Ear Anatomy Glossary
Auditory: related to the sense of hearing.
Canalithiasis: the theory of BPPV (Benign Paroxysmal Positional Vertigo), where free-floating debris can migrate into a semicircular canal and cause short episodes of vertigo when it moves within the canal.
Central vestibular system: parts of the central nervous system (brain and brainstem) that process information from the peripheral vestibular system about balance and spatial orientation.
Cochlea: portion of the inner ear anatomy concerned with hearing.
Cochlear implant: a prosthetic device that, unlike hearing aids which amplify sound, bypass the outer, middle, and inner ear and directly stimulate auditory nerve fibers.
Conductive hearing loss: hearing loss produced by abnormalities of the outer ear or middle ear. These abnormalities create a hearing loss by interfering with the transmission of sound from the outer ear to the inner ear.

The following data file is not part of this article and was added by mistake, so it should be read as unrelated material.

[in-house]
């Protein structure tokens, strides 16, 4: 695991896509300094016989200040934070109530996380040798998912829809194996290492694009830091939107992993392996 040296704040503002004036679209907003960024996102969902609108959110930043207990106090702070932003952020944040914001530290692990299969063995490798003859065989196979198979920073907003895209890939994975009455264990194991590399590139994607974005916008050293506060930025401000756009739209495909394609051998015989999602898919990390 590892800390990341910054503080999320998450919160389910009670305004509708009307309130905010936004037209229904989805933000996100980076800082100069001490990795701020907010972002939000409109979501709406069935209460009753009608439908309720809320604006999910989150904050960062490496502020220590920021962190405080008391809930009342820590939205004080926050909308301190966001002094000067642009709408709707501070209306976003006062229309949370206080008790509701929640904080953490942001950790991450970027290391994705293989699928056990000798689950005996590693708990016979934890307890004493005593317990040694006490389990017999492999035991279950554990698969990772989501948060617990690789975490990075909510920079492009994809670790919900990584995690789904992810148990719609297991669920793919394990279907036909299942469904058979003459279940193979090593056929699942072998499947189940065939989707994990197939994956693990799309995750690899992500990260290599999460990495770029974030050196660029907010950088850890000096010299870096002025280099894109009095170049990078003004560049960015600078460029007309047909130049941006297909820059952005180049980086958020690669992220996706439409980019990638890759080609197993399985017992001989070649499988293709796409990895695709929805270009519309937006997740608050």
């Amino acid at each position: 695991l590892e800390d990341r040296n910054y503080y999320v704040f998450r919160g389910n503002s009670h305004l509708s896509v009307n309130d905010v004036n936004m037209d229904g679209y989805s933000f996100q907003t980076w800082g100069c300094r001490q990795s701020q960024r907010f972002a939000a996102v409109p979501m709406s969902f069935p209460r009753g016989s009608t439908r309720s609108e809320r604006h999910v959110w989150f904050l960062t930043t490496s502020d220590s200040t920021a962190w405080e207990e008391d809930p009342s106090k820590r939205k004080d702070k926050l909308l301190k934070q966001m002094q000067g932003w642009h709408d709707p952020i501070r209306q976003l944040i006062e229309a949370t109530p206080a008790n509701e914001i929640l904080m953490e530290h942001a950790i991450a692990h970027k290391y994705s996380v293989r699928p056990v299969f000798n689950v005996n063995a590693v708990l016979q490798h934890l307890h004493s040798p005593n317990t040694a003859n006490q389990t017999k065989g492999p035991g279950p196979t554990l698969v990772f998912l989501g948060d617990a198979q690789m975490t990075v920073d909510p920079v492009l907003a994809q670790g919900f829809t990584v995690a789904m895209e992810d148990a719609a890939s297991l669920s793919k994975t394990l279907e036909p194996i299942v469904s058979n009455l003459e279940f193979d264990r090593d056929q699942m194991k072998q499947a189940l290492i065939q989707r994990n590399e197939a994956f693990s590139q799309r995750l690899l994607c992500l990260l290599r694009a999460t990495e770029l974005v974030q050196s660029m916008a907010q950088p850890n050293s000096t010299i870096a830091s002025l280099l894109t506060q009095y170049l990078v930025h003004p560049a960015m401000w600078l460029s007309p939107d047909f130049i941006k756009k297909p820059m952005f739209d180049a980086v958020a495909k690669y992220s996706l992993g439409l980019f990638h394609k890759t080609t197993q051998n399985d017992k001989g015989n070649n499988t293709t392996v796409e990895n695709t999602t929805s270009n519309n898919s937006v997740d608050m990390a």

Cupulolithiasis: a variant of BPPV in which the debris is stuck to the cupula of a semicircular canal rather than being loose within the canal.
Disequilibrium: unsteadiness, imbalance, or loss of equilibrium; often accompanied by spatial disorientation (a sensation of not knowing where one’s body is in relation to the vertical and horizontal planes).
Dizziness: lightheadedness; does not involve a rotational component (see vertigo).
Endolymph: the fluid within the semicircular canals and vestibule (utricle and saccule).
Eustachian tube: connects the middle ear space with the throat; maintains equal air pressure on both sides of the tympanic membrane (eardrum).
Labyrinth: complex system of chambers and passageways of the inner ear anatomy; includes both the hearing and balance portions of the inner ear.
Labyrinthitis: an inflammation of the labyrinth. middle ear: air-filled cavity containing the ossicles and tympanic membrane, the function of which is to transfer sound energy from the outer ear to the cochlea of the inner ear.
Mixed hearing loss: hearing loss produced by abnormalities in both the conductive and sensorineural mechanisms of hearing.
Nystagmus: involuntary, alternating, rapid and slow movements of the eyeballs.